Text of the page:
November 20, 2019
Organic semiconductors are an attractive technology. They enable the inexpensive production of solar cells, sensors or LEDs, for example. However, their efficiency and service life are lower than those of inorganic semiconductors. Improving their properties is a goal of Dr. Supriya Ghosh, who, as a fellow of the renowned Humboldt Foundation, will spend two years researching at Jacobs University in the research group of Dr. Arnulf Materny, Professor of Chemical Physics.
Organic semiconductors have nothing to do with living organisms. The term refers to organic chemistry, the branch of chemistry that deals with carbon compounds. While classical semiconductors are made of inorganic materials such as gallium or silicon, organic semiconductors are based on these organic compounds. What is specially exciting is that organic semiconductors can be produced very cheaply, for example whole components can be printed.
The efficiency of organic semiconductors depends on the creation and transport of charges. These are electrons and positive holes that are created when the electrons have left their position. When a semiconductor, such as a solar cell, is stimulated by light, "electron-hole pairs" are formed. These can separate and thus generate charges, but they can also reunite, causing charges to be lost. A better understanding of these processes, which can be very complex and often involve several intermediate steps, is important to improve semiconductors.
One of the most interesting areas of semiconductor devices is the interface between semiconductor and metal electrode. The processes here are of ultrafast dynamics, but they can be observed with the femtosecond laser spectroscopy available at Jacobs University in Prof. Materny's laboratory. A femtosecond is an unimaginably short unit of time, corresponding to the millionth part of a billionth of a second. While light can reach the moon in about one second, it covers a distance not even the width of a hair in 100 femtoseconds –that's how long typical laser pulses used for the experiments are.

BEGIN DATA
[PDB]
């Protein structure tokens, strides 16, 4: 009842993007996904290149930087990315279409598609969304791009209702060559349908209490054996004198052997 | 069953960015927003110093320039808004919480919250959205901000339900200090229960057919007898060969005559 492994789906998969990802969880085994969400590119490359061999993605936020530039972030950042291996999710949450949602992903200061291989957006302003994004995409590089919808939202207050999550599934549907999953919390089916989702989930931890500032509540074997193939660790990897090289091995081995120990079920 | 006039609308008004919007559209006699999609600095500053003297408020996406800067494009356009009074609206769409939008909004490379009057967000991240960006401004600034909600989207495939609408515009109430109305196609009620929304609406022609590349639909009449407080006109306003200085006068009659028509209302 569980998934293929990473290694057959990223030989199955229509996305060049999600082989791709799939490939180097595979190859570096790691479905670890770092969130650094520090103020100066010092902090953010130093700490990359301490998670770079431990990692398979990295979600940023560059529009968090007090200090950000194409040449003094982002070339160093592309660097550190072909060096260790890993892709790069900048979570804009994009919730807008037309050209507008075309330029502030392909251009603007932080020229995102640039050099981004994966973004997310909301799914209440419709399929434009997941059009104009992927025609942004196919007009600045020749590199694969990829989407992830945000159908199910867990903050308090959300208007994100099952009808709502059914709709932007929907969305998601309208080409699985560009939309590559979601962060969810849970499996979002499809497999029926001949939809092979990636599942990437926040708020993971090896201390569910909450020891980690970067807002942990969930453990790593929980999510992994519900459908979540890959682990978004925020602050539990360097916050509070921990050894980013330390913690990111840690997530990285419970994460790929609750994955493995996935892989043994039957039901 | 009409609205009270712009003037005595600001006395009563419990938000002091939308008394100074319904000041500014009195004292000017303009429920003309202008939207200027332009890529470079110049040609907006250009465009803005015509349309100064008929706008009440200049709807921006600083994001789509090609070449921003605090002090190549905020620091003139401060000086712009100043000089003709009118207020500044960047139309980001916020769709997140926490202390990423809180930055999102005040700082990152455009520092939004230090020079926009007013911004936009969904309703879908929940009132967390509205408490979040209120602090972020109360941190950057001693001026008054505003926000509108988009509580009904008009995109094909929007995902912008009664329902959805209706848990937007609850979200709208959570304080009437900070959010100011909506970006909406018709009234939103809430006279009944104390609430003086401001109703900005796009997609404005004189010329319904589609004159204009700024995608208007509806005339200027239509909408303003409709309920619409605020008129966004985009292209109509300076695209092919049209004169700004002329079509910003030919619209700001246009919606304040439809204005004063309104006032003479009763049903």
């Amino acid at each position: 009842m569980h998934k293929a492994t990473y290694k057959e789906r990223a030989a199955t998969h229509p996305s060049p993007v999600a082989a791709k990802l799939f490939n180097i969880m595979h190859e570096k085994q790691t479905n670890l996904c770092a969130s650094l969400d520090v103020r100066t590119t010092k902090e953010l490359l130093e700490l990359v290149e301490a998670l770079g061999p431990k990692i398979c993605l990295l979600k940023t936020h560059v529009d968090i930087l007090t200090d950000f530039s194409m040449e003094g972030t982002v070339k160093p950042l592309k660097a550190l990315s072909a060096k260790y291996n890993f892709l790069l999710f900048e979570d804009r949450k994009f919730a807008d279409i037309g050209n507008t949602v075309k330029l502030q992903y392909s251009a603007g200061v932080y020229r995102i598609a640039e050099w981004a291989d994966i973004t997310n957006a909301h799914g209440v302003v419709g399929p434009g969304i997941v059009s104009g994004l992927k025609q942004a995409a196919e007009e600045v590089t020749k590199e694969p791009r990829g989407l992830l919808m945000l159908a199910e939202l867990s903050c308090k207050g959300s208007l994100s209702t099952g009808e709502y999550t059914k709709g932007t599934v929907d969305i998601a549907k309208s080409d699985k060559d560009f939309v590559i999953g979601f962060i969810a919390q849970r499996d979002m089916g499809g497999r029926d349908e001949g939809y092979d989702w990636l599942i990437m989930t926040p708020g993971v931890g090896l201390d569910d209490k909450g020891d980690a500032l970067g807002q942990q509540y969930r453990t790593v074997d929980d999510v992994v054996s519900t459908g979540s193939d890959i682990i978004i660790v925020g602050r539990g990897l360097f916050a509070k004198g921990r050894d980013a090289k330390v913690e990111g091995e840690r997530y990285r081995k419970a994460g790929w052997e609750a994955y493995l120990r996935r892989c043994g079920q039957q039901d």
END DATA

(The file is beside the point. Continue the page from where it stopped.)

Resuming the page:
It was the special working conditions at Jacobs University and the expertise of Prof. Materny that brought Dr. Supriya Ghosh to Bremen. "Here I have the opportunity to expand my skills in dealing with various time-resolved spectroscopic and microscopic techniques," says the chemist, who recently did research at the Indian Institute of Technology (IIT) in Mandi, Himachal Pradesh, India.
The Alexander von Humboldt Foundation supports intercultural dialogue between German and foreign scientists through academic exchange. The fellowships are highly regarded. Every year, the Humboldt Foundation enables 500 Postdocs from all over the world to spend a scientific stay in Germany. The Foundation maintains a network of more than 29.000 Humboldtians from all disciplines in over 140 countries worldwide – including 55 Nobel Prize winners.